ACID MOTHERS TEMPLE & THE MELTING PARAISO U.F.O. live at Il Clandestino, Faenza, Italy – Sunday 18th November 2012

Last night, my bucket list was reduced by one as I finally got the chance to witness a show by the current incarnation of the cult Japanese ‘soul collective’ Acid Mothers Temple (AMT).

The announcement of this free show in a small club/bar in Faenza was only made through social network sites the night before. This five-piece version of the AMT extended family of inspired dysfunctionals appear to be putting together the Italian leg of their European tour on the fly with further dates added at the last minute in Milan and Rome.

On posters, web-links and T-shirts this is billed as the “Last Tour in UK & Europe 2012” which presumably (hopefully!) is meant to be read as the final set of gigs this year rather than their last ever shows.

As befitting a band whose name is a corruption of 70s Krautrockers Ash Ra Tempel, they treated us to a killer 90 minute set that alternated between ear-splitting space rock and improvised psychedelic ambience.

Kawabata Makoto

Drummer Shimura Koji is the only one lacking a full head of extravagant hair. Band leader Kawabata Makoto has the most impressive of the manes; a frizzy black Zappaesque afro with scraggy beard to match. He stands stage right at one with the massive Marshall speakers. At times he strums out a repetitive riff that puts him into a self-induced trance but will then explode into a epileptic frenzy. Tabata Mitsuru stands stage centre but plays less showily in contrast to Makoto’s serious guitar abuse.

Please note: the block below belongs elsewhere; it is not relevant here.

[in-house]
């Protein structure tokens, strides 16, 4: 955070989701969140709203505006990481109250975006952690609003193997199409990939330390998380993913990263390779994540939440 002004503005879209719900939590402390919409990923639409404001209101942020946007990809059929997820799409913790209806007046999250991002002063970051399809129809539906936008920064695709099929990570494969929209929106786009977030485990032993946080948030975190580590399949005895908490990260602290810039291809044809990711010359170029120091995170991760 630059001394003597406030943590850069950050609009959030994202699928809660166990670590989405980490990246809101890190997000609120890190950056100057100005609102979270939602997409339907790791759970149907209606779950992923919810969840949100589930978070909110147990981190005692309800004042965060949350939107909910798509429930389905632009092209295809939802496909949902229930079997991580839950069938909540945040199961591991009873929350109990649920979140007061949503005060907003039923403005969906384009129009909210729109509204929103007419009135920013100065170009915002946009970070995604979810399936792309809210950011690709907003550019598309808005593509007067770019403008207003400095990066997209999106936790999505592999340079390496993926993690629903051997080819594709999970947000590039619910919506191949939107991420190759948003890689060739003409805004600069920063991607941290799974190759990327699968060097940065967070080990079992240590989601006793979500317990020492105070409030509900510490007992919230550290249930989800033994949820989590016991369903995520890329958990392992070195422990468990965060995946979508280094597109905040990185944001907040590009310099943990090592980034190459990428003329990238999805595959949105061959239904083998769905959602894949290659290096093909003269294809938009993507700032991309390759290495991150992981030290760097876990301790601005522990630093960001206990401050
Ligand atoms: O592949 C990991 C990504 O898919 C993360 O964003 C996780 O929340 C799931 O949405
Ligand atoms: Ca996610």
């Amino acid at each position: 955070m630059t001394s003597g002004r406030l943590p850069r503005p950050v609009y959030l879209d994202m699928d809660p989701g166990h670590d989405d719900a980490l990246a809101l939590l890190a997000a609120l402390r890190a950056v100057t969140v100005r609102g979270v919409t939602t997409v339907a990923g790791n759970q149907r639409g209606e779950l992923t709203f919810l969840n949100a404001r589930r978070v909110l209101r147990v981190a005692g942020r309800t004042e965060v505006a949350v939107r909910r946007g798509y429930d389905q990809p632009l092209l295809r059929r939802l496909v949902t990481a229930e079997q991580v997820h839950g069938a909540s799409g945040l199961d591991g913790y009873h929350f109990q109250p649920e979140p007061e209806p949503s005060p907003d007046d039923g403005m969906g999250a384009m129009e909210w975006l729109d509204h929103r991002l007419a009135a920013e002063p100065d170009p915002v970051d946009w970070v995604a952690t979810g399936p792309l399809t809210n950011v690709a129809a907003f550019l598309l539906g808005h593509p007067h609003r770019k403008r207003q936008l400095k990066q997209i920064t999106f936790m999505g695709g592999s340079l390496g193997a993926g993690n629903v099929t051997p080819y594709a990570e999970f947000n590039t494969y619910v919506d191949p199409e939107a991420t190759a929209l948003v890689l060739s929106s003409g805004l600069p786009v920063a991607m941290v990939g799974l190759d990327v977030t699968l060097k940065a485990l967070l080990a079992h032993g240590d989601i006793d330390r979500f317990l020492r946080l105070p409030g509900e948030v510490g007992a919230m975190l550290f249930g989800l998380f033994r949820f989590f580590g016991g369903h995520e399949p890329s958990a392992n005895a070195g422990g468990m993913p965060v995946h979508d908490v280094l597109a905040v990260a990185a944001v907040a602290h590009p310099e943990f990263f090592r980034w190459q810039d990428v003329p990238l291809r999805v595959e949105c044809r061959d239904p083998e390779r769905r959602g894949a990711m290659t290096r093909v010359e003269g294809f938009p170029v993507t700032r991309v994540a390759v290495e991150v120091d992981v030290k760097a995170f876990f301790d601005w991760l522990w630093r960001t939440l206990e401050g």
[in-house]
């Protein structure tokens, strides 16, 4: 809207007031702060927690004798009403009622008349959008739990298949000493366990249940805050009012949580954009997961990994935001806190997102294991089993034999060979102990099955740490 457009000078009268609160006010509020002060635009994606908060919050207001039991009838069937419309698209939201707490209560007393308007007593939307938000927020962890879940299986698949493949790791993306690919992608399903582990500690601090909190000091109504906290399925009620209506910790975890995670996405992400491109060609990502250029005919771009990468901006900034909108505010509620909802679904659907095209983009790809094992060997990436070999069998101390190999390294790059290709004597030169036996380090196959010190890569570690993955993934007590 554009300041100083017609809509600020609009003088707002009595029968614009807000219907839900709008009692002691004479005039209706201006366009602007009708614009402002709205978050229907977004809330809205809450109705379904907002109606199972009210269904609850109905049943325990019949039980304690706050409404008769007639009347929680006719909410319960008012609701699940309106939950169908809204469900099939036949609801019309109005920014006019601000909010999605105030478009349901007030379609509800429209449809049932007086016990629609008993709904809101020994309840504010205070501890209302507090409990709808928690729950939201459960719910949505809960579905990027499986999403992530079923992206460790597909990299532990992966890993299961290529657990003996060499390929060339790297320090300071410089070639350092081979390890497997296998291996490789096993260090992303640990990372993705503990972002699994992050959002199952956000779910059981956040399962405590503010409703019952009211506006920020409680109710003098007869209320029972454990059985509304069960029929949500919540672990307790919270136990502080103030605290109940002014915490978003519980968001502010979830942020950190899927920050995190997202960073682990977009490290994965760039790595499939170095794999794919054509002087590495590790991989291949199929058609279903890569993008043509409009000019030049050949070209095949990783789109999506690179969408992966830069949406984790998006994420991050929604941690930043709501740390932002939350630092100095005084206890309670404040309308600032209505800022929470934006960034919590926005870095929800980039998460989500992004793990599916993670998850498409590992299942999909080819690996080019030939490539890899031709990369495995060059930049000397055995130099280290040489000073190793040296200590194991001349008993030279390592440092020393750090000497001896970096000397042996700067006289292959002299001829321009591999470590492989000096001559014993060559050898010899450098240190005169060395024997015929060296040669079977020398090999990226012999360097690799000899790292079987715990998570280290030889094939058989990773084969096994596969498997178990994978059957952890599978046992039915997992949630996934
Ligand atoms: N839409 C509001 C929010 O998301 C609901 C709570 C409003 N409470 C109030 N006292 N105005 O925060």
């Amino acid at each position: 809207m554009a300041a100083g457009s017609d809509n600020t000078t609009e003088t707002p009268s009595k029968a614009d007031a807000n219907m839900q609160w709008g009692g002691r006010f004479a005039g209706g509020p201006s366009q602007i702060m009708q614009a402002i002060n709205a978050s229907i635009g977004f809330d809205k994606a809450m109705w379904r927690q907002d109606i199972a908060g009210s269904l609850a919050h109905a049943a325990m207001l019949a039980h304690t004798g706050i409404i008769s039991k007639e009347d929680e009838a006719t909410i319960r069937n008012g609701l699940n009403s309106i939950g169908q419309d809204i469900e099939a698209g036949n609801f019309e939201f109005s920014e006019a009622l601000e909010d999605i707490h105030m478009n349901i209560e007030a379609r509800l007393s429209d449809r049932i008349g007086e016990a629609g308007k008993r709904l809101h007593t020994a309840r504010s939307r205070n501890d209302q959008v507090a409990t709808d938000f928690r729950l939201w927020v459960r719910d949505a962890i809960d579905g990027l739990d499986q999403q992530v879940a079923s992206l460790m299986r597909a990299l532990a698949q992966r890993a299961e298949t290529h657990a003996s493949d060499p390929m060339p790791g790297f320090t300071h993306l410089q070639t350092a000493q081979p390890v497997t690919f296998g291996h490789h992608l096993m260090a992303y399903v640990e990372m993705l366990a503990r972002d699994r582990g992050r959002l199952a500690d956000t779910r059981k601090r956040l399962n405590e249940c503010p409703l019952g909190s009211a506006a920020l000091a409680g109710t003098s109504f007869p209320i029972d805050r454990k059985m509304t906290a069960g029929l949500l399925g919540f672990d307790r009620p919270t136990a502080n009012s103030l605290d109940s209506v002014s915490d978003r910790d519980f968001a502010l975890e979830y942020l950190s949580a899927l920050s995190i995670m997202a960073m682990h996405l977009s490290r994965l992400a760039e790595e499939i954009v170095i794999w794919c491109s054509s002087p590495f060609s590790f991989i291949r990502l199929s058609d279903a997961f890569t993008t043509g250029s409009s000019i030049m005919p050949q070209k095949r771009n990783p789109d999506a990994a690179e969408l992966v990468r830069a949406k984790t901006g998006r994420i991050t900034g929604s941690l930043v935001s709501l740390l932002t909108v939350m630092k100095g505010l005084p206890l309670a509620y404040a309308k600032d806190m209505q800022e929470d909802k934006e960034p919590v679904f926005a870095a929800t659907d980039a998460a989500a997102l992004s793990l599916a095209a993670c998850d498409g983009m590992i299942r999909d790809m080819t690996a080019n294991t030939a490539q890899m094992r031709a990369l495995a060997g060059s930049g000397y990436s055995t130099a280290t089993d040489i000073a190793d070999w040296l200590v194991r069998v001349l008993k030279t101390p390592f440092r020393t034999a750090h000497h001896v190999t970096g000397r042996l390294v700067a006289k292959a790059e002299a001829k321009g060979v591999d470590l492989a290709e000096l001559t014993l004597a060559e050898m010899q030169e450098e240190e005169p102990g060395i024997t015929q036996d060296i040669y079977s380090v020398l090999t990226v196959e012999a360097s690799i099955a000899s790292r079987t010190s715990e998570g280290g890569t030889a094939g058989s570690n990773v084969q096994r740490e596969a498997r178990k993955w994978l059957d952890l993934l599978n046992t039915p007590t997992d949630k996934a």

Tsuyama Atsushi is from the Damo Suzuki school of vocalists chanting in what sounds suspiciously like improvised gibberish in place of anything profound in his own language. He also plays bass, flute (more like a school recorder) and a primitive clarinet.

Meanwhile, Higashi Hiroshi with lank greying locks and deadpan expression produces high-pitched cosmic effects on synthesiser in a sage-like Gandelfian manner more befitting a wise elder from a remote village than someone at the heart of a band on a mission is to conjure up  “extreme trip music”.

Summing up this psychedelic stew is no easy task, like all true head music it is better experienced than analysed. Suffice to say these old wild men more than lived up to their self-proclaimed status as “a freak out group for the 21st century”.